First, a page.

Action

Action Synopsis: Bird Conservation About Actions

Translocate owls

How is the evidence assessed?
  • Effectiveness
    20%
  • Certainty
    19%
  • Harms
    0%

Source countries

Key messages

  • A small study from New Zealand found that translocating two male boobook Ninox novaeseelandiae novaeseelandiae allowed the establishment of a small population, when they interbred with the last remaining Norfolk Island boobook N. n. undulata
  • A replicated study in the USA found high survival amongst burrowing owls Athene cunicularia translocated as juveniles, although no breeding was recorded and all birds left the release site and were not seen again.

 

About key messages

Key messages provide a descriptive index to studies we have found that test this intervention.

Studies are not directly comparable or of equal value. When making decisions based on this evidence, you should consider factors such as study size, study design, reported metrics and relevance of the study to your situation, rather than simply counting the number of studies that support a particular interpretation.

Supporting evidence from individual studies

  1. A study on Norfolk Island, Australia (Olsen 1996), found that the last remaining Norfolk Island boobook Ninox novaeseelandiae undulata (a female) paired with one of two male boobooks N. n. novaeseelandiae introduced from New Zealand in 1987 (the other disappeared shortly after release). The pair attempted unsuccessfully to breed in 1988 and 1991-3 but succeeded in 1989 and 1990, and fledged a total of four young. Two of these subsequently bred successfully themselves in 1993 and 1994, increasing the population to eleven birds, all alive in 1995.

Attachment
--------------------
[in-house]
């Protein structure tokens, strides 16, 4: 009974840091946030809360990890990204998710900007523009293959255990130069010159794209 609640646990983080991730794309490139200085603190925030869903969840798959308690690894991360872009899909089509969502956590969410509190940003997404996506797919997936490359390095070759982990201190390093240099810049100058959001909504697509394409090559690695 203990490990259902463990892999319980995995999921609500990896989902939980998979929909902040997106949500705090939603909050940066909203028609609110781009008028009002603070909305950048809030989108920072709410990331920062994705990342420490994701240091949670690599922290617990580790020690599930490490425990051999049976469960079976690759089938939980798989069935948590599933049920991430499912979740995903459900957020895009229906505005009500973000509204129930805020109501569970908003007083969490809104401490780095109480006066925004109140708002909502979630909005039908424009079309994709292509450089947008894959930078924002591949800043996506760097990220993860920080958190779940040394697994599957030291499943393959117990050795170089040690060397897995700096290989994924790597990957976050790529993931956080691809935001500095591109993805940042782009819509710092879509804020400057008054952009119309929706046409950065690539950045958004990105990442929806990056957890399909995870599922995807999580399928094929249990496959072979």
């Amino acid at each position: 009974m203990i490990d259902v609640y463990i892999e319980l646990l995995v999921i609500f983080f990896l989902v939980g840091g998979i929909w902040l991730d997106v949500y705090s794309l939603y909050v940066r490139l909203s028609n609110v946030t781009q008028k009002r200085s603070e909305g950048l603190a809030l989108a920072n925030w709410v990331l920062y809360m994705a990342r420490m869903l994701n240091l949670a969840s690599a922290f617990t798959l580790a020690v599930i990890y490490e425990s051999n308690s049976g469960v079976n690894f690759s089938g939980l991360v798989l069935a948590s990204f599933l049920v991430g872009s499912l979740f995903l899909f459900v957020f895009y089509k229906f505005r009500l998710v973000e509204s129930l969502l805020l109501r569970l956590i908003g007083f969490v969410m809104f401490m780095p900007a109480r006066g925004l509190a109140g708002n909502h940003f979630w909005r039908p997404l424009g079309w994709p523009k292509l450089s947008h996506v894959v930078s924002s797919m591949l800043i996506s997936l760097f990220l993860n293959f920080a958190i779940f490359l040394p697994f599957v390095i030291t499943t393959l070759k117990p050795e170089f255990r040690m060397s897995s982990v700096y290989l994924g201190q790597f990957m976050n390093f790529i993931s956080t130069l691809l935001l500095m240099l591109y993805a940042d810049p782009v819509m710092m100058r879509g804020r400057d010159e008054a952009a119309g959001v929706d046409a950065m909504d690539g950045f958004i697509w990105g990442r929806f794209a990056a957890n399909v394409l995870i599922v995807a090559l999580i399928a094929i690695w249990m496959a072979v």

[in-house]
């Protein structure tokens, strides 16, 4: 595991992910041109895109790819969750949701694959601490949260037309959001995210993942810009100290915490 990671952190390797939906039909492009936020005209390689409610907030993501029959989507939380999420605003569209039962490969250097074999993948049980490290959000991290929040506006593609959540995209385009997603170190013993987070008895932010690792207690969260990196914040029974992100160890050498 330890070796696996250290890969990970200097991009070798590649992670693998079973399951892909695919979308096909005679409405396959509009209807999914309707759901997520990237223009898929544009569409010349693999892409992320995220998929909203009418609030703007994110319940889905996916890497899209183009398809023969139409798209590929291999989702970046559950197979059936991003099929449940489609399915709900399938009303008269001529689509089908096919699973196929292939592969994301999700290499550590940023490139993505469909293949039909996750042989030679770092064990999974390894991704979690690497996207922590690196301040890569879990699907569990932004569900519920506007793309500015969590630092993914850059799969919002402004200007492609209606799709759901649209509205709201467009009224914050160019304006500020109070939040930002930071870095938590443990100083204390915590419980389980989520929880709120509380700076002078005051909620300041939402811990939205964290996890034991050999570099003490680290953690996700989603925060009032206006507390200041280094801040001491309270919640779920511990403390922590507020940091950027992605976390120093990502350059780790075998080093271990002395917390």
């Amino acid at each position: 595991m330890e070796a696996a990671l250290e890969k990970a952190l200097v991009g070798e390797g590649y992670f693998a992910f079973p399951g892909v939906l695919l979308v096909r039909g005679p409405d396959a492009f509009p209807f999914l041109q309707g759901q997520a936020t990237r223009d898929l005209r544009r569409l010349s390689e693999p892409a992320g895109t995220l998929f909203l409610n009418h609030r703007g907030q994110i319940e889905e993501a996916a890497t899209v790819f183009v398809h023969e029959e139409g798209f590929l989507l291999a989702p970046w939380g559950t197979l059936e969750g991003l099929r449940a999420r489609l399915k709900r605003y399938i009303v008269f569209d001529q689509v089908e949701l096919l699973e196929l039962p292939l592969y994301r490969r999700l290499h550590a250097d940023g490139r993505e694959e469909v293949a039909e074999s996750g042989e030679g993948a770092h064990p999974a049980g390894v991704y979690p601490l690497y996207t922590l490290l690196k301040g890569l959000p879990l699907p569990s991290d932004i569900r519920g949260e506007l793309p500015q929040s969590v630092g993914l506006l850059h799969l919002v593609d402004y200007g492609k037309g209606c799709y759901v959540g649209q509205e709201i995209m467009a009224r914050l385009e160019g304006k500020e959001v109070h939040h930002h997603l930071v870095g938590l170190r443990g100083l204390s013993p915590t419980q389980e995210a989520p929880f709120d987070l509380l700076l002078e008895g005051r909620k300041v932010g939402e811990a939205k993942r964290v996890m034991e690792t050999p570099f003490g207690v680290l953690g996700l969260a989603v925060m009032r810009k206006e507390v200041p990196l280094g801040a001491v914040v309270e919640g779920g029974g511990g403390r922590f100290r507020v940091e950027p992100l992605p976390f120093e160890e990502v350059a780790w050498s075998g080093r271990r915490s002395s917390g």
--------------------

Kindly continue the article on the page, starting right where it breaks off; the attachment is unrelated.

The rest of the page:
Study and other actions tested
  2. A replicated study reviewing a reintroduction programme in Minnesota, USA (Martell et al. 2001), found that only eight of 105 (8%) burrowing owl Athene cunicularia juveniles translocated from South Dakota to Minnesota in 1986-90 were confirmed mortalities, with all other birds seen well past fledging age. However, no birds were seen after leaving the vicinity of the release site and no successful breeding attempts were recorded between 1992 and 1998. Birds were released at prairie sites in the species’ former range using ‘hacking pens’ (see ‘Release captive-bred individuals into the wild to restore or augment wild populations’) and were fed for 33 days after release. In addition, artificial burrows were used to reduce predation chances and adult owls used as ‘parental models’.

    Study and other actions tested
Please cite as:

Williams, D.R., Child, M.F., Dicks, L.V., Ockendon, N., Pople, R.G., Showler, D.A., Walsh, J.C., zu Ermgassen, E.K.H.J. & Sutherland, W.J. (2019) Bird Conservation. Pages 141-290 in: W.J. Sutherland, L.V. Dicks, N. Ockendon, S.O. Petrovan & R.K. Smith (eds) What Works in Conservation 2019. Open Book Publishers, Cambridge, UK.

 

Where has this evidence come from?

List of journals searched by synopsis

All the journals searched for all synopses

Bird Conservation

This Action forms part of the Action Synopsis:

Bird Conservation

What Works in Conservation

What Works in Conservation provides expert assessments of the effectiveness of actions, based on summarised evidence, in synopses. Subjects covered so far include amphibians, birds, terrestrial mammals, forests, peatland and control of freshwater invasive species. More are in progress.

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